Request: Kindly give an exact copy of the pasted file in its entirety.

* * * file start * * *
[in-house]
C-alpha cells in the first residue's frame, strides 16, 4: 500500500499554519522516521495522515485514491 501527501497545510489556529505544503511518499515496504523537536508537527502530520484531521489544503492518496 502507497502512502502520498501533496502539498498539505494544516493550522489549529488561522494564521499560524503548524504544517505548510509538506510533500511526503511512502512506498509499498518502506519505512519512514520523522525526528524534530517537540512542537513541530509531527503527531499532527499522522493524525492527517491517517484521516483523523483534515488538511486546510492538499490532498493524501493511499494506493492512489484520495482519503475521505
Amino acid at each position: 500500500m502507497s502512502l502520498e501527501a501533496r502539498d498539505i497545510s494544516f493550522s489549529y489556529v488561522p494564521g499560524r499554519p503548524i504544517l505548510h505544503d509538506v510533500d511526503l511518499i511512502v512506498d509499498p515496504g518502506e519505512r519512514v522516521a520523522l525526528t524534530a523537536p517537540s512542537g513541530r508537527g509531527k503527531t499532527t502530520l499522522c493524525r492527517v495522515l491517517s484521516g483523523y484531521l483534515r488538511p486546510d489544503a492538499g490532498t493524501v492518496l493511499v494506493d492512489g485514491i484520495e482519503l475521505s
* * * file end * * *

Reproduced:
[in-house]
C-alpha cells in the first residue's frame, strides 16, 4: 500500500499554519522516521495522515485514491 501527501497545510489556529505544503511518499515496504523537536508537527502530520484531521489544503492518496 502507497502512502502520498501533496502539498498539505494544516493550522489549529488561522494564521499560524503548524504544517505548510509538506510533500511526503511512502512506498509499498518502506519505512519512514520523522525526528524534530517537540512542537513541530509531527503527531499532527499522522493524525492527517491517517484521516483523523483534515488538511486546510492538499490532498493524501493511499494506493492512489484520495482519503475521505
Amino acid at each position: 500500500m502507497s502512502l502520498e501527501a501533496r502539498d498539505i497545510s494544516f493550522s489549529y489556529v488561522p494564521g499560524r499554519p503548524i504544517l505548510h505544503d509538506v510533500d511526503l511518499i511512502v512506498d509499498p515496504g518502506e519505512r519512514v522516521a520523522l525526528t524534530a523537536p517537540s512542537g513541530r508537527g509531527k503527531t499532527t502530520l499522522c493524525r492527517v495522515l491517517s484521516g483523523y484531521l483534515r488538511p486546510d489544503a492538499g490532498t493524501v492518496l493511499v494506493d492512489g485514491i484520495e482519503l475521505s